How to Teach Preschool Ballet

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Teaching preschoolers is no easy task, no matter what the activity is. Although most preschool girls jump at the chance to be ballerinas, it takes someone special to keep them in line during their classes. If done right, this can be extremely rewarding for both the children and the teacher.

Things You'll Need

  • CD Player
  • CDs
  • Set ground rules. The students should learn quickly that ballet takes discipline. They should pay attention to what the teacher is doing at all times and should not talk when the teacher is talking.

  • Keep the class moving. Preschoolers do not have long attention spans, and therefore you only have a few minutes before they're ready to move on.

  • Teach them about posture and proper ballet stance, standing up straight with your bottom tucked in. Model this posture for them and have them mimic you. It is also appropriate to gently push their shoulders back with your hands until they are in the correct posture as this way they will get a feel for the way a ballerina should stand. Remind them to tuck in their bottoms. For students who are having trouble understanding this, place your hand on their stomach and hand on their lower back to mold them to the correct position, just as you did with the proper posture.

  • Teach them about proper turn out (toes always being pointed out). Demonstrate turn out and be diligent about correcting them if their toes point forward or inward during routines or lessons.

  • Teach the five basic ballet positions. Have them stand in a line while you demonstrate the positions. Face them when demonstrating and have them mirror you (children this age cannot readily distinguish between right and left). It is important to tell the children which positions you are doing as you do them, correcting their positioning as they mirror you. Have the children repeat "First position, second position" and so on as you move through the steps so you know they are identifying the steps properly. Eventually, you will be able to create a flow with the positions so they can be moved through like a routine.

  • Ask the preschoolers to identify different types of music and think about what a dancer might be trying to tell the audience when dancing to a certain type of music.

  • Avoid barre work. Preschool children should be learning about proper stance and music identification. Many of them are not even tall enough to reach the barre, which results in their minds and bodies wandering.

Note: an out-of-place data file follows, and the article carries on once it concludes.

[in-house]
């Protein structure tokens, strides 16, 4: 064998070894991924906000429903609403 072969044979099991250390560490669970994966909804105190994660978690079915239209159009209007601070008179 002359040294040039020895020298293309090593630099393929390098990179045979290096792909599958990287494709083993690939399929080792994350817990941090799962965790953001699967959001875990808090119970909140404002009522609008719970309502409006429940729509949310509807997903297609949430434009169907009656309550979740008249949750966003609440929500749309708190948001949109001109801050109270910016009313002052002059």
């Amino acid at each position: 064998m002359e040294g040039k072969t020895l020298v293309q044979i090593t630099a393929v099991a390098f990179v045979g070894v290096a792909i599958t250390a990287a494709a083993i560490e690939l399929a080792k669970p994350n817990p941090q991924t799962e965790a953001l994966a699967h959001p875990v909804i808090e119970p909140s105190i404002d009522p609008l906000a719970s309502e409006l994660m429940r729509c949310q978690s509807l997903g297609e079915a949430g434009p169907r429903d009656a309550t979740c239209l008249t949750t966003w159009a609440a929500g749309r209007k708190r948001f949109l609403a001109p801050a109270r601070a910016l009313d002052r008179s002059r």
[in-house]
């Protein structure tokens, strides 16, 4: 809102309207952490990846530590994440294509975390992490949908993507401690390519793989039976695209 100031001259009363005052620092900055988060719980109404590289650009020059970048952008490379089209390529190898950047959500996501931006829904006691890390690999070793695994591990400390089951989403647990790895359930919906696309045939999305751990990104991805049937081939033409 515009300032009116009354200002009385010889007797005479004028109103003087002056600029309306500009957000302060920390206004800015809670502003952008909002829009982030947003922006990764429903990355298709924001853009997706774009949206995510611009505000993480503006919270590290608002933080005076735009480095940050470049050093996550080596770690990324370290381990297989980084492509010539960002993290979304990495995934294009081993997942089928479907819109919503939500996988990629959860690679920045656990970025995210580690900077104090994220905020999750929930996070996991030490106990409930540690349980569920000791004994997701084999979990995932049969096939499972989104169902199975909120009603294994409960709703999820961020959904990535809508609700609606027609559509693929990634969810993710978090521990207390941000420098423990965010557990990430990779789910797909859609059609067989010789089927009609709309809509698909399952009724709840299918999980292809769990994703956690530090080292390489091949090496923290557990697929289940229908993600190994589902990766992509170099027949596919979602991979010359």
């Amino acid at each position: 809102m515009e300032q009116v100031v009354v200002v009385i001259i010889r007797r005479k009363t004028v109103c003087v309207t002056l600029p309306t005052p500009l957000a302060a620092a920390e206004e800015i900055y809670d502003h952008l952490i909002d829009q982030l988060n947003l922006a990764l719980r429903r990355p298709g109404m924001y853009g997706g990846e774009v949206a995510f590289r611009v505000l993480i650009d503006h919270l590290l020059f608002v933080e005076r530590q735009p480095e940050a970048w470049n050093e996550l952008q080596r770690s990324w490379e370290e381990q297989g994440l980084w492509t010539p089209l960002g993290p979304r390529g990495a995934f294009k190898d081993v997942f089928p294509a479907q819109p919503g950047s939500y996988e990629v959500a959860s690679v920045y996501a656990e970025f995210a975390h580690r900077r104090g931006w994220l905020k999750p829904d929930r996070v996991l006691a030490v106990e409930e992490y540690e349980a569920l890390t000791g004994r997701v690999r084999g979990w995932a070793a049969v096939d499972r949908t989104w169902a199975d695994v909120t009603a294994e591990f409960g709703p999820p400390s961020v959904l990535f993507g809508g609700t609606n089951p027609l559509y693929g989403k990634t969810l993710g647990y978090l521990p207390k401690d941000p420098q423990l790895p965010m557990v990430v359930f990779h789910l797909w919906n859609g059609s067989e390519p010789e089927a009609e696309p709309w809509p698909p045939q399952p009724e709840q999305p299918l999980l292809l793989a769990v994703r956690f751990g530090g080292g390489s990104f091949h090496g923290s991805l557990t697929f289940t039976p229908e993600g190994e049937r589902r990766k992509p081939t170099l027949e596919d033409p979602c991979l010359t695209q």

• Focus on the basics and simple steps in your routines and in class. Things like tendus, pliés, the positions, simple kicks and arabesques, the ballet walk, arm movements and sashays should be mastered to build a good foundation for a rich ballet education later on.

  • Teach simple routines that are about on third of the length of a song with simple moves they have learned in class. You can also introduce them slowly to a long routine by teaching them a little bit at a time, making sure they master one section before moving on. When teaching the children, it is important to have a routine so that they may show their friends and family what they are doing in ballet class. Keep the routines simple (and stress free) and reinforce the basics they have been learning. It may take the entire year to build upon a routine that is about two minutes long for a dance recital for their parents.

  • Keep your cool. Even if kids are disruptive, do not yell at them. Keep order without losing yourself in the process.

  • Plan your lessons ahead of time so there will not be any time wasted.

  • Encourage children to support one another. Sometimes children fall when learning the very basics of dance and let them know it is normal and natural. Do not allow other students to sneer or snicker at another student's mistake.

  • Don't over correct or over praise a student. Even if a student is struggling, do not focus all of the attention on them as this could be seen as embarrassing to the child or favoritism. Try to correct and praise the students equally.

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  • Photo Credit image copyright Tommy Wong
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